“We started discussing a forum or community gathering (virtually) in early May as hate crimes against the Asian, especially East Asian, community were rising around the world,” said Aman Goyal, associate director of student life for the Wharton Undergraduate Division. “Coming together as a community, in solidarity and in number, seemed like a natural part of the healing process, and we wanted to make sure our students knew this was something happening to an entire community.”
Led by Wharton Asia Exchange (WAX) with support from Wharton Equity, Diversity, and Inclusion Group (WEDIG), Wharton China Association (WCA), and Wharton Korean Undergraduate Business Society (W-KUBS), student organizations teamed up with the Wharton Undergraduate Division to organize, “Being Asian in the U.S.” The forum provided a safe space for students to share their experiences and offer support for their peers.
Xiumei (Mei) Long, associate director for Wharton Undergraduate Advising said, “The COVID-19 pandemic has brought the historical discrimination towards the Asian community to the forefront, which provides a good opportunity for us to center Asian voices. As a business school, we are very keen on building sensitive and inclusive business leaders, so it’s definitely something that we want our students to be aware of and talk about.”
Starting the Discussion
“Whether you’re born here or just arriving for school, we wanted to leave it open to [Asian] students to talk about what they were comfortable with,” said Aman.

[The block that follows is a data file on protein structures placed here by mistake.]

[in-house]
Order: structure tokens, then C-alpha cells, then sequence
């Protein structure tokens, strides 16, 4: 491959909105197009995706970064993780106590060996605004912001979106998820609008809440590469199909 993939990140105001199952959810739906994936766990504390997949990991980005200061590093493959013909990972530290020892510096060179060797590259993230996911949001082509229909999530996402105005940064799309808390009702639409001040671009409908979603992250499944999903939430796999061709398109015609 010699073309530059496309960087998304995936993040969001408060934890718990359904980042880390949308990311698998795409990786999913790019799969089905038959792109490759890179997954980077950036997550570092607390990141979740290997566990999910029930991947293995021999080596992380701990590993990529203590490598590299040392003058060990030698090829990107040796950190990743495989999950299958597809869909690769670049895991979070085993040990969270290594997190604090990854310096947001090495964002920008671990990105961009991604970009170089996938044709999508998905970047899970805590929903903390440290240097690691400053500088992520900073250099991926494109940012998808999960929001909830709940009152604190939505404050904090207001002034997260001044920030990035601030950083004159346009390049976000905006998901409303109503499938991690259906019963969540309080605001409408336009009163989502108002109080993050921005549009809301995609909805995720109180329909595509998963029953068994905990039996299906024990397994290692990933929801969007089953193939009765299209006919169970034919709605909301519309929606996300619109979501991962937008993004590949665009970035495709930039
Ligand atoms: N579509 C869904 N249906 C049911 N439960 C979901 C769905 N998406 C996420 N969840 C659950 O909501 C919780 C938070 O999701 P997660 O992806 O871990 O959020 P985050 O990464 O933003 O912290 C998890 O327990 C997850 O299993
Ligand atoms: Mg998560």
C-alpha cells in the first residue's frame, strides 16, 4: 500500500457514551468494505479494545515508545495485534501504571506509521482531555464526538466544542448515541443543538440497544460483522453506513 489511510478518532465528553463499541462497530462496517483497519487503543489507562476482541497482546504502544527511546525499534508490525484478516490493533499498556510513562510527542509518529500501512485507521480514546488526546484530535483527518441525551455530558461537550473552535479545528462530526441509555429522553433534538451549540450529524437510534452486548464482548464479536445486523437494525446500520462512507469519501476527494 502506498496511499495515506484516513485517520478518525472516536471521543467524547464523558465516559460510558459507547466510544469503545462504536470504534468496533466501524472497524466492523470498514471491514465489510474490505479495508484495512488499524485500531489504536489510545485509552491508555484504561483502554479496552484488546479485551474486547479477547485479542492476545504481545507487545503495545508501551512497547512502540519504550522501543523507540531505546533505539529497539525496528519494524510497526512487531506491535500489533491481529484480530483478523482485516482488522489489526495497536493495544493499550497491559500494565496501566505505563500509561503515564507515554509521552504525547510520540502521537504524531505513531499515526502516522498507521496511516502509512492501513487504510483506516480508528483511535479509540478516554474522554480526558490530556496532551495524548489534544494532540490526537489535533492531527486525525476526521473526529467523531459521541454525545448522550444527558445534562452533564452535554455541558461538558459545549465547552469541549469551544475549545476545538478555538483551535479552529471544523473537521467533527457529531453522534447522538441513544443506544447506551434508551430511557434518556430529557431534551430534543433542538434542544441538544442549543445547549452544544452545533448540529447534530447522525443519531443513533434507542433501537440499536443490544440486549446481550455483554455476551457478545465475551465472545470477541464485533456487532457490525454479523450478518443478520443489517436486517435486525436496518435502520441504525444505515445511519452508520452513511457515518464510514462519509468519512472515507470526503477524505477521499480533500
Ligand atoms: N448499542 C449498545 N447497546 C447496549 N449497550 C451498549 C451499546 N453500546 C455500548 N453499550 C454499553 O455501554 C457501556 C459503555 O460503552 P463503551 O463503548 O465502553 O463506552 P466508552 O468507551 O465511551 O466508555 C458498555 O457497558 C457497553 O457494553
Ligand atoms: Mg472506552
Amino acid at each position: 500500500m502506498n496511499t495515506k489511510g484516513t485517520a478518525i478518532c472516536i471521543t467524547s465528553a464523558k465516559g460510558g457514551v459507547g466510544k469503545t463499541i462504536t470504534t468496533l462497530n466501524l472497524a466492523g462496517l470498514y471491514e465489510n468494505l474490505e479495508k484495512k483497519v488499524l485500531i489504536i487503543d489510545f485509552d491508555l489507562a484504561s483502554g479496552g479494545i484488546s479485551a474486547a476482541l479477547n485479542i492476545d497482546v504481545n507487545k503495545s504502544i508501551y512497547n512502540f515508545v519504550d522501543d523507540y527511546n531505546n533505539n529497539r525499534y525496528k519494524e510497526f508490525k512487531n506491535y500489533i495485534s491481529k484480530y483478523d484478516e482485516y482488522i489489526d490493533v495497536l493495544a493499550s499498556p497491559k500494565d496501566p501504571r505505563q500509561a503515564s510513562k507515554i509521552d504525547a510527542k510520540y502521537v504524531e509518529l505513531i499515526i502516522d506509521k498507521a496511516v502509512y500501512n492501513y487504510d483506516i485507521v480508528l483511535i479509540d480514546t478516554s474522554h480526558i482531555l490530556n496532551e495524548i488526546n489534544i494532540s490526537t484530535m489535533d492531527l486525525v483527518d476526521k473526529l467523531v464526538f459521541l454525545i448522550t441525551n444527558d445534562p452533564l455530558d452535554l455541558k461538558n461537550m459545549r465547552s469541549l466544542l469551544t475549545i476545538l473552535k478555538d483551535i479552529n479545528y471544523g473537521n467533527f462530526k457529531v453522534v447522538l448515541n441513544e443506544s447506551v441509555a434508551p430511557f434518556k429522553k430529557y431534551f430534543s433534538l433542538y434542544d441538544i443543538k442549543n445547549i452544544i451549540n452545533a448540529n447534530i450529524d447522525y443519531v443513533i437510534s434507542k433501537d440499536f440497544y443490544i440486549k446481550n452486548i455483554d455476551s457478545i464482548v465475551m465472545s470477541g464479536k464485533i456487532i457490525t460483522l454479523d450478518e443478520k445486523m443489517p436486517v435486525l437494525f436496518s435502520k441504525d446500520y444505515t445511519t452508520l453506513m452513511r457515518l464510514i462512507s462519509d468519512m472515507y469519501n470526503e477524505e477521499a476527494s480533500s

The moderators kicked off the forum by asking attendees to fill out an anonymous poll. The results showed that microaggressions and other negative experiences with racism were not in isolation, which helped set some context for the event.
Students then talked about their personal experiences, from navigating their Asian identity growing up in the U.S. to more recent encounters with Anti-Asian sentiments due to the pandemic. Others offered advice on how to combat bias.
“Providing a safe space for students to speak about their experiences with microaggressions and harassment related to their Asian identities is a crucial first step towards combating these biases,” said Catherine Ruan, W’21, co-president of WAX and one of the forum’s moderators. “The attendees listened to the stories and provided validation that the discrimination in these stories is very real.”
“Through sharing stories, we can help Asian students feel less isolated and more connected as a community,” said Mei. “We also hope that the stories can help the non-Asian communities see the commonality in the struggles that each minority community shares.”
Identifying Next Steps
As the hour-long session started to wrap-up, the discussion transitioned towards identifying next steps for students personally as well as for Undergraduate leadership.
“Towards the end of the Forum, students expressed the need to continue these discussions and stand up to discrimination in their daily lives,” said Catherine. “Going forward, we hope that the Forum can play a small role in normalizing these types of conversations about identity so that they can continue happening outside of a formal event.”
WAX Co-President and moderator, Emily Fu, W’21 said, “I hope this event inspires people to listen and share more. We also wanted to provide resources for Asian students to be more engaged in the community and also provide support for other marginalized populations.”
The Forum concluded with a list of resources and a survey that asked students to suggest additional ways to help members of the Asian community as well as other marginalized populations.
“We really want the students to lead the conversation, but realize Wharton may not feel like the space for them to practice advocacy work. We want to change that in the Undergraduate Division by listening to students, leveraging our collective resources and power as a division, and working with the Dean and larger community to impact change across Penn,” said Aman.
— Erin Lomboy W’21
Posted: October 14, 2020